Scientists from the Ecole Polytechnique Fédérale de Lausanne (EPFL) in Switzerland have developed a solar panel material that is one fifth the cost of the current commercial equivalent.
Results also show that the new material is more efficient – at 20.2% – then its other two, more expensive rivals. And because the composite is easily modified, it will likely be a blueprint for a new generation of low cost solar cells.
A promising area in photovoltaic solar cell development harnesses films made from perovskites – a material with the same type of crystal structure as calcium titanium oxide. Perovskite-based cells are of huge interest to the academic community because their operational methods are new, and there has been a meteoric rise in power conversion efficiency compared to other technologies in a relatively short time period (as shown in the graph).
A key part of perovskite-based solar cells is the hole transporting layer. Currently there are two types of hole transporting materials commercially available – both are quite costly to synthesize, adding to the overall expense of the cell.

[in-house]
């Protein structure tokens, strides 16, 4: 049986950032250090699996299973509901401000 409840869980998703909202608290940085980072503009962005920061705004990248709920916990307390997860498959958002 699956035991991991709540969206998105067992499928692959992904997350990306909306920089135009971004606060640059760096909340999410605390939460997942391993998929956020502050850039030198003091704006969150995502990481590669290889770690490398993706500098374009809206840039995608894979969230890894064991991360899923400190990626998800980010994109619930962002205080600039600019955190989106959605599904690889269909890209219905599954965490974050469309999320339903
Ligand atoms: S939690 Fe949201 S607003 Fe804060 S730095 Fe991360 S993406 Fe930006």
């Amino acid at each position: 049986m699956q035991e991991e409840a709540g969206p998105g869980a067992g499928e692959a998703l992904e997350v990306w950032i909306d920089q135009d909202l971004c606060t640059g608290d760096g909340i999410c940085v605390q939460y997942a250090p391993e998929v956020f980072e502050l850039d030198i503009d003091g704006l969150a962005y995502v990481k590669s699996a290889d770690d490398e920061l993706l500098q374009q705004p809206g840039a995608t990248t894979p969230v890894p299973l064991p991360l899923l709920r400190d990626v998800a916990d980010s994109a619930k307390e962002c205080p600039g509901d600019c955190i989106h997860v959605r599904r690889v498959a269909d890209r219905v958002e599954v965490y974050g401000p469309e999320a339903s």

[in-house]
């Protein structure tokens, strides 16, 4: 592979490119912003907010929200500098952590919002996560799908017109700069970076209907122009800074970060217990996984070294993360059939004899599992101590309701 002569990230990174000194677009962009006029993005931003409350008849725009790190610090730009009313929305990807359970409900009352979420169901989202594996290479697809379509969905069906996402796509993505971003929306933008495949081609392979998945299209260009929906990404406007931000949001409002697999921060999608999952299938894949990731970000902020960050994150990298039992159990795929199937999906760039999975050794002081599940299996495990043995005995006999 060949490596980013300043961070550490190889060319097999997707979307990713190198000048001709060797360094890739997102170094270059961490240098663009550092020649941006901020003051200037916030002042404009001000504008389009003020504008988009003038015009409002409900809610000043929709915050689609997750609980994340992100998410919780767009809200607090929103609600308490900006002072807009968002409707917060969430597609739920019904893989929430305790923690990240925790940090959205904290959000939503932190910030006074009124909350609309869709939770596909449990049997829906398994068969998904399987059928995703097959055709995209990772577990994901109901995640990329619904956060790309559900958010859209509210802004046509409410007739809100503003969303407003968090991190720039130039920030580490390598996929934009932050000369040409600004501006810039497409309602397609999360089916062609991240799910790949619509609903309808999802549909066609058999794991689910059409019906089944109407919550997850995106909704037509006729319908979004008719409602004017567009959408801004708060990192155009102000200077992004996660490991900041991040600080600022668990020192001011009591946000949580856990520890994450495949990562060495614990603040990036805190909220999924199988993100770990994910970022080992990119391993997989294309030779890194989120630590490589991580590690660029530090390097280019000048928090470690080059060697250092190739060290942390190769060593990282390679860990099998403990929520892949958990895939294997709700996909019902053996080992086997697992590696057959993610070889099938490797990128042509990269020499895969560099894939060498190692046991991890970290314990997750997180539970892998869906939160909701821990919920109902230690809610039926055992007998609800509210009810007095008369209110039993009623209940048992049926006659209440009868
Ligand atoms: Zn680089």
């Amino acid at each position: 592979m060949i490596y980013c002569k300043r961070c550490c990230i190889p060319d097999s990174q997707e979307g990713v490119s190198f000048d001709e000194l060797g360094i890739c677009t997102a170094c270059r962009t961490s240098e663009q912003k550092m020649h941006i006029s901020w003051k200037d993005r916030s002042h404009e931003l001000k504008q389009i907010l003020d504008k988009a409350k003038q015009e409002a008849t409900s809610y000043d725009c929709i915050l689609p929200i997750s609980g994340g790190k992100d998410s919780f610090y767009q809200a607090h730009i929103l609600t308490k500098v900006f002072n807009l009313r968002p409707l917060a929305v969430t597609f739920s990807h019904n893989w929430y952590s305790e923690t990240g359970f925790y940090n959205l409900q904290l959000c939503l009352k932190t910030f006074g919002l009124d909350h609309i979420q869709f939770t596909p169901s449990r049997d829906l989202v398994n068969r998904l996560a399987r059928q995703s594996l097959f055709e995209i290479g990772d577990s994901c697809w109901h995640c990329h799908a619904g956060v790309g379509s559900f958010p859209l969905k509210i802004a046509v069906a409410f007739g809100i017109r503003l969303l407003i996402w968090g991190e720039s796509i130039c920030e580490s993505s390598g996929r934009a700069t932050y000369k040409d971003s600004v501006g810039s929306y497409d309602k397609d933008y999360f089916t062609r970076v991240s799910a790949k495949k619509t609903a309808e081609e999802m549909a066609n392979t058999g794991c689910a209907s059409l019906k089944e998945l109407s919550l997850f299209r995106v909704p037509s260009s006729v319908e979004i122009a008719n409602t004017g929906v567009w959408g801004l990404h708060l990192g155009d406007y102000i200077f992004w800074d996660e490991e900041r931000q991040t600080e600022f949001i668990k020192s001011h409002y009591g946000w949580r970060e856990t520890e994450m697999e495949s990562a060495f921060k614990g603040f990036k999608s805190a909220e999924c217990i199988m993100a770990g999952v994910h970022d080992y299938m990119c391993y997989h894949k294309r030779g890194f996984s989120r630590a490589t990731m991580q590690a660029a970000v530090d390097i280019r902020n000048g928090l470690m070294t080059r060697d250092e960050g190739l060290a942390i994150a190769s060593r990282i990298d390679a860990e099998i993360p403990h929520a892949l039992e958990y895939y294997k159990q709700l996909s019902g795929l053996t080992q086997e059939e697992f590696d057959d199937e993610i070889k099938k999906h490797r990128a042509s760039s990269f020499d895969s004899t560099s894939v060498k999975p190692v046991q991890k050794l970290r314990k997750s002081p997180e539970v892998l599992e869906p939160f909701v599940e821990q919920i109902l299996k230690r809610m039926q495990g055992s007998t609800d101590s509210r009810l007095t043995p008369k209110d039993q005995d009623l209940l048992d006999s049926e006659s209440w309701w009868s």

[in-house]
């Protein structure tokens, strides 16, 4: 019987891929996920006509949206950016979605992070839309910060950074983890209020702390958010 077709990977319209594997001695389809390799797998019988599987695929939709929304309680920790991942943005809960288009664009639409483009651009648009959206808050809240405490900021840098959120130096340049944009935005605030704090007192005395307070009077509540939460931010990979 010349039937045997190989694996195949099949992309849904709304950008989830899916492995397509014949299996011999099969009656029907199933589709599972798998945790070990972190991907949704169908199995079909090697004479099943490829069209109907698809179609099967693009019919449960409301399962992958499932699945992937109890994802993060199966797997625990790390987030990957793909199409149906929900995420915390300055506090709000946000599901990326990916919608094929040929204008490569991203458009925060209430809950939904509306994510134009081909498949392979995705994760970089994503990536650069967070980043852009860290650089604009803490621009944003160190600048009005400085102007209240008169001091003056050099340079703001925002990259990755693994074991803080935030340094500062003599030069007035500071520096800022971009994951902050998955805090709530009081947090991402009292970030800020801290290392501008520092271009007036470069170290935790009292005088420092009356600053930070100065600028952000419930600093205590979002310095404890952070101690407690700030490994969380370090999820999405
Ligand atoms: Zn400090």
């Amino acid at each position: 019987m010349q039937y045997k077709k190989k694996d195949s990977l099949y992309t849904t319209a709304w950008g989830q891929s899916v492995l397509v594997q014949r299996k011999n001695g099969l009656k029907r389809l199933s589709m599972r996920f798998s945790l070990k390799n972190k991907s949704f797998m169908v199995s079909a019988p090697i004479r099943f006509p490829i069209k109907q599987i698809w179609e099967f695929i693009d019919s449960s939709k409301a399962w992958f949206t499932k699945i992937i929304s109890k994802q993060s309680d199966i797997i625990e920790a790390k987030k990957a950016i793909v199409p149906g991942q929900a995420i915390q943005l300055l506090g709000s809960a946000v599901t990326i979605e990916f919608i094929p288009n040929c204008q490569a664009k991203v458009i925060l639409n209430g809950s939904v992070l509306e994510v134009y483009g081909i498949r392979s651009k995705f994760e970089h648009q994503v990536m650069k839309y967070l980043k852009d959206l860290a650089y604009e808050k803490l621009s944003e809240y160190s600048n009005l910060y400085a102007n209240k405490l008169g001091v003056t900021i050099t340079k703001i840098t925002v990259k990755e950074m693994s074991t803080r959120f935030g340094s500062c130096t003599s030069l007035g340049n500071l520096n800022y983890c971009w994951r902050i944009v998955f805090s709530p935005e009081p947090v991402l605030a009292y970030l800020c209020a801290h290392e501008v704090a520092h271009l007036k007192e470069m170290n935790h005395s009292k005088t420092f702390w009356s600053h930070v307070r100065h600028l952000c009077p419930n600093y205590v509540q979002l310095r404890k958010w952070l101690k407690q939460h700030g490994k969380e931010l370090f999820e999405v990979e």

To solve this problem, EPFL scientists developed a molecularly engineered hole transporting material, called FDT, that brings costs down substantially. Subsequently, the cost of the material is about one fifth that of existing materials and power conversion efficiency was 20.2% – better than both of its more expensive competitors.
“The best performing perovskite solar cells use hole transporting materials, which are difficult to make and purify, and are prohibitively expensive, costing over €300 per gram preventing market penetration,”said Mohammad Nazeeruddin who’s lead-author of a study published in the journal Nature Energy.
“By comparison, FDT is easy to synthesize and purify, and its cost is estimated to be a fifth of that for existing materials — while matching, and even surpassing their performance.”